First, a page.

Although immigrants bring many benefits to the United States, this unauthorized entry is a disaster that threatens our sovereignty and makes a mockery of the rule of law. Altogether, it is estimated there are more than 10 million illegal aliens (undocumented noncitizens or whatever you wish to call them) in the United States, many of whom are using our welfare system courtesy of U.S. taxpayers.

Most recently, tens of thousands of Haitian migrants flooded the border with Mexico, overwhelming the capacity of Border Control agents to apprehend them and process their claims to asylum. An additional 20,000 Haitians supposedly are massing in Central America, preparing to make the crossing into the United States. They are fleeing Haiti mainly due to lack of economic opportunity. As much as one might sympathize, economic deprivation has never been an adequate basis for requesting asylum.

The bottom line is that the United States cannot allow whole nations to empty into our country due to their economic problems. The United Nations has listed about 50 countries as “least developed countries,” with billions of impoverished people conceivably claiming a right to enter the United States. The survival and identity of our country could not possibly withstand this.

5. The dysfunctionality of our political system. If our political institutions were better at governing, we might be able to cope with all the above problems in a more effective manner. However, it is obvious that our political system, particularly at the federal level, suffers from severe dysfunction. The two major political parties seem unable to cooperate in passing necessary legislation and framing wise public policies.

Although it is easy to blame this on the growing polarization of the American public and our coarse political culture, the fact is that a majority of Americans indicate in public opinion polls that they are supportive of moderate positions on most issues, including abortion, gay rights, immigration, law enforcement and others. What is lacking is leadership that reflects majority opinion but has yet to be mobilized.

On one side we have a Republican Party that is still trying to recover from the erratic governance of Donald Trump. On the other side, we have a Biden administration that promised to bring the country together and govern from the middle but has caved to the far left of the Democratic Party in promoting a radical social welfare state agenda closer to socialist Bernie Sanders and a woke agenda beholden to “the Squad.”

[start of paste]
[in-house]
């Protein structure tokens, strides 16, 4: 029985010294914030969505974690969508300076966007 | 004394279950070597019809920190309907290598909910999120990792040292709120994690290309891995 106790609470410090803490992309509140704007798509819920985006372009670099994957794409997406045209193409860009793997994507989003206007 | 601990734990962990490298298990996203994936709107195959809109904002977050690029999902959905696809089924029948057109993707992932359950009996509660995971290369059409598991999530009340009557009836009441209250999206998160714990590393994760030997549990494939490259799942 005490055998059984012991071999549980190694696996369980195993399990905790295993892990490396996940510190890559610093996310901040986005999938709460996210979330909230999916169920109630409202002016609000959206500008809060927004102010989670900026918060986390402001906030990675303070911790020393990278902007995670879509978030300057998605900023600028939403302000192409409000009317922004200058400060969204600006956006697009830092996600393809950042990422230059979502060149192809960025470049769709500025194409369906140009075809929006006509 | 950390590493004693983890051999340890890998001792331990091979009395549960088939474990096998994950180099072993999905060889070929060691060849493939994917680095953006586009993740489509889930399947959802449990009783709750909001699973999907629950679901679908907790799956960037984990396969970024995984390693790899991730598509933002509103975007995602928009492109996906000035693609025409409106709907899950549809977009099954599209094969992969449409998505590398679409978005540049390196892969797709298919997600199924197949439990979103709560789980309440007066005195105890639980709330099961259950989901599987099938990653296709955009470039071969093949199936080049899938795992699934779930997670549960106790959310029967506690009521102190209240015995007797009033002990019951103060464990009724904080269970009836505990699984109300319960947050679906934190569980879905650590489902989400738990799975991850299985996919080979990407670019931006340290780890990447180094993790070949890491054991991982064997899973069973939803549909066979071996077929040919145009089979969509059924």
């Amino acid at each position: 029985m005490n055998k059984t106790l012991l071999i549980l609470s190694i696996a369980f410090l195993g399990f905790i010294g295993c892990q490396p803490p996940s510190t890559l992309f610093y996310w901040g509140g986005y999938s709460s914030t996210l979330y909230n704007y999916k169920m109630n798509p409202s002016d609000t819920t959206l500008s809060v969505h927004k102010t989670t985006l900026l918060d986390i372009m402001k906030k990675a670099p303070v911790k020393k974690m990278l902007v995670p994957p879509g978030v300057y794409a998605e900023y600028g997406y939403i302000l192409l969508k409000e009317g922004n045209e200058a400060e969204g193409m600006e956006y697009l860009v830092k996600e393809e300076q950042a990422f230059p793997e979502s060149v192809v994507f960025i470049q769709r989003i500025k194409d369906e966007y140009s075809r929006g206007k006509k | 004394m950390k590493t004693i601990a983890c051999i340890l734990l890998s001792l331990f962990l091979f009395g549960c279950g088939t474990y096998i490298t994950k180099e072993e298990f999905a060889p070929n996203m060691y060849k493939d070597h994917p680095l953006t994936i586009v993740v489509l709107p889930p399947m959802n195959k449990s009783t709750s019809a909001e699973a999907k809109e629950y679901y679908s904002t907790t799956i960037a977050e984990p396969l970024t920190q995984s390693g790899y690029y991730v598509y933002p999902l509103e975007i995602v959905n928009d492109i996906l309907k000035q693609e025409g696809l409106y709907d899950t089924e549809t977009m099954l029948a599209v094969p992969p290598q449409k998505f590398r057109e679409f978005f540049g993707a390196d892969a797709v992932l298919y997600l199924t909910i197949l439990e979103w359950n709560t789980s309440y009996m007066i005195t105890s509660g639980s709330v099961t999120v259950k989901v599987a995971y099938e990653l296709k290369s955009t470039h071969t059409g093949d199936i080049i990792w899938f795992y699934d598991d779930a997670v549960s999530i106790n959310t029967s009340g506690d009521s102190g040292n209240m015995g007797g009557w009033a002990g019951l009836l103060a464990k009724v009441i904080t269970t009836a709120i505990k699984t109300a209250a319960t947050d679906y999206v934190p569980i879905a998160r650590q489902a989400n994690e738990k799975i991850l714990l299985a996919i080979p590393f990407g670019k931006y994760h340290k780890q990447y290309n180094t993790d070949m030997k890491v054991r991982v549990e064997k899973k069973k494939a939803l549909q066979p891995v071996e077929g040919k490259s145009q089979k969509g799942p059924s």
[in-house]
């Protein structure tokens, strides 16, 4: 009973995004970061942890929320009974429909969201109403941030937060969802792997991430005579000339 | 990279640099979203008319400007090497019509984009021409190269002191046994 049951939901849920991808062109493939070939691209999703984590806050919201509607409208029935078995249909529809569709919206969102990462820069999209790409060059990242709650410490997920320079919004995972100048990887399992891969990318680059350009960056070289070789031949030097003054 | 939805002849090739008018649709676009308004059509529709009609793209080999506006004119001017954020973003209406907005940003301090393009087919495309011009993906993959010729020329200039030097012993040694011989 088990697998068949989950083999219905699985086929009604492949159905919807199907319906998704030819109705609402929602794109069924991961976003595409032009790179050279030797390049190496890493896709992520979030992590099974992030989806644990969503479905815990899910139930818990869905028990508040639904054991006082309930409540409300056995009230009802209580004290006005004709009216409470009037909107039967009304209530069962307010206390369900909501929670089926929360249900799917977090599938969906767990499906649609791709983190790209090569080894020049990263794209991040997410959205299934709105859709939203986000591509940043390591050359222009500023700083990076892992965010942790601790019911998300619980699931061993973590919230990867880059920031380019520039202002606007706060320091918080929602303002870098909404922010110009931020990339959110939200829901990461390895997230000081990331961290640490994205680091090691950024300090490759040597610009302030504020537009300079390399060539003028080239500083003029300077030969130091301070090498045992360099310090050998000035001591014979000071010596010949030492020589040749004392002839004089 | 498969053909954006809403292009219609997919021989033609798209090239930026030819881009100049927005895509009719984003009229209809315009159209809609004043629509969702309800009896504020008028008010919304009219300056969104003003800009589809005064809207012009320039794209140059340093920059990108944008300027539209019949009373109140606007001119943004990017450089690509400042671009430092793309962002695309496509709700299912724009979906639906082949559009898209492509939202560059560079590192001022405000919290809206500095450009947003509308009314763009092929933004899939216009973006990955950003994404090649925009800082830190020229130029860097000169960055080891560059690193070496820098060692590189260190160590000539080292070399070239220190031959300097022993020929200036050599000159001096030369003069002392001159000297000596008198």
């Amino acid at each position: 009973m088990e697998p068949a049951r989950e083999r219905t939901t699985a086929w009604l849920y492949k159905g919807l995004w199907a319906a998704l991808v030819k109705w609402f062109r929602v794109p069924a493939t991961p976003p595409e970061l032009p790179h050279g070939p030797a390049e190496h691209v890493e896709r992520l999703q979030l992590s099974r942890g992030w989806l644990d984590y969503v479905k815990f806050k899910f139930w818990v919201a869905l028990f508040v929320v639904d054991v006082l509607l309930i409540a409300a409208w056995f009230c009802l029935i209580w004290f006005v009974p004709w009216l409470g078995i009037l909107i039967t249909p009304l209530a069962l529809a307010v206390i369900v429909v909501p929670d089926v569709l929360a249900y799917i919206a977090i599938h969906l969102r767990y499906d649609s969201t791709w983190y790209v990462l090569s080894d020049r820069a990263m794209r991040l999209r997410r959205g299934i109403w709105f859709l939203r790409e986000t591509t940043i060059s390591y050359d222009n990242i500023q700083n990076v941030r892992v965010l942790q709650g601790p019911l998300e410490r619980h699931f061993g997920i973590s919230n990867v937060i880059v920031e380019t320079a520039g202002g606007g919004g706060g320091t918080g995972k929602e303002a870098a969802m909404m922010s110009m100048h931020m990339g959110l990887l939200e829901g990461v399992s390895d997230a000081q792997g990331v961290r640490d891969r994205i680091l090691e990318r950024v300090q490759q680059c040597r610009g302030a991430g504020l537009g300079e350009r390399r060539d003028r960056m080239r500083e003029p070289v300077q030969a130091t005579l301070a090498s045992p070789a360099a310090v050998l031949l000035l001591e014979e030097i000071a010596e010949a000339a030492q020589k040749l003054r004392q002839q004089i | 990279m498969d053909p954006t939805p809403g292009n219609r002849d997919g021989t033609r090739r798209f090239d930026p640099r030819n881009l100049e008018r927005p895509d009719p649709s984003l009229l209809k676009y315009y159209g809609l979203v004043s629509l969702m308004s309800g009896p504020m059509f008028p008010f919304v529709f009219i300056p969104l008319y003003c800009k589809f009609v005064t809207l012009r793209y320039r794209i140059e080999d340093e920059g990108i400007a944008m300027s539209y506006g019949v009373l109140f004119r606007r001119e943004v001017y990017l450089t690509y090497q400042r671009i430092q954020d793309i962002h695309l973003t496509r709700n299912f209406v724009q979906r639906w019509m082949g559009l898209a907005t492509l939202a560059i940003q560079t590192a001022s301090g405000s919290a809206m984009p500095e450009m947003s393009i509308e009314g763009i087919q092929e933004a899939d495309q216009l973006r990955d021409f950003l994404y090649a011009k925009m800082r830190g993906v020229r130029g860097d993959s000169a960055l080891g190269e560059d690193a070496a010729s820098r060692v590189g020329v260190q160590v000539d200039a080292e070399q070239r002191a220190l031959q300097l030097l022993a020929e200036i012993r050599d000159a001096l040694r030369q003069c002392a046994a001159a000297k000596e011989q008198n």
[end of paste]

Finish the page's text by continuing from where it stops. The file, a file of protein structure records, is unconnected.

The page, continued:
There are other problems one might cite, such as climate change, crime, health care affordability, drug addiction, education and —yes — racism. But I submit these are not at the top of my list.

Regarding racism, in particular, I find it hard to declare it a paramount concern when we have recently elected a Black president and vice president, when approval of Black/white interracial marriage rose from 4% among whites in 1958 to close to 90% by 2020, and “a number of empirically minded social scientists have pointed out that racism seems by any objective standard to be declining” (Wilfred Reilly, “Testing the Tests for Racism,” Academic Questions, Fall 2021).

As always, feel free to disagree. One problem we do not have, at least not yet (although there are some stirrings of suppression of thought), is the freedom to dissent.

J. Martin Rochester, Curators’ Distinguished Teaching Professor of Political Science Emeritus at the University of Missouri-St. Louis, is the author of 10 books on international and American politics. Rochester has written a monthly Jewish Light column since 2014.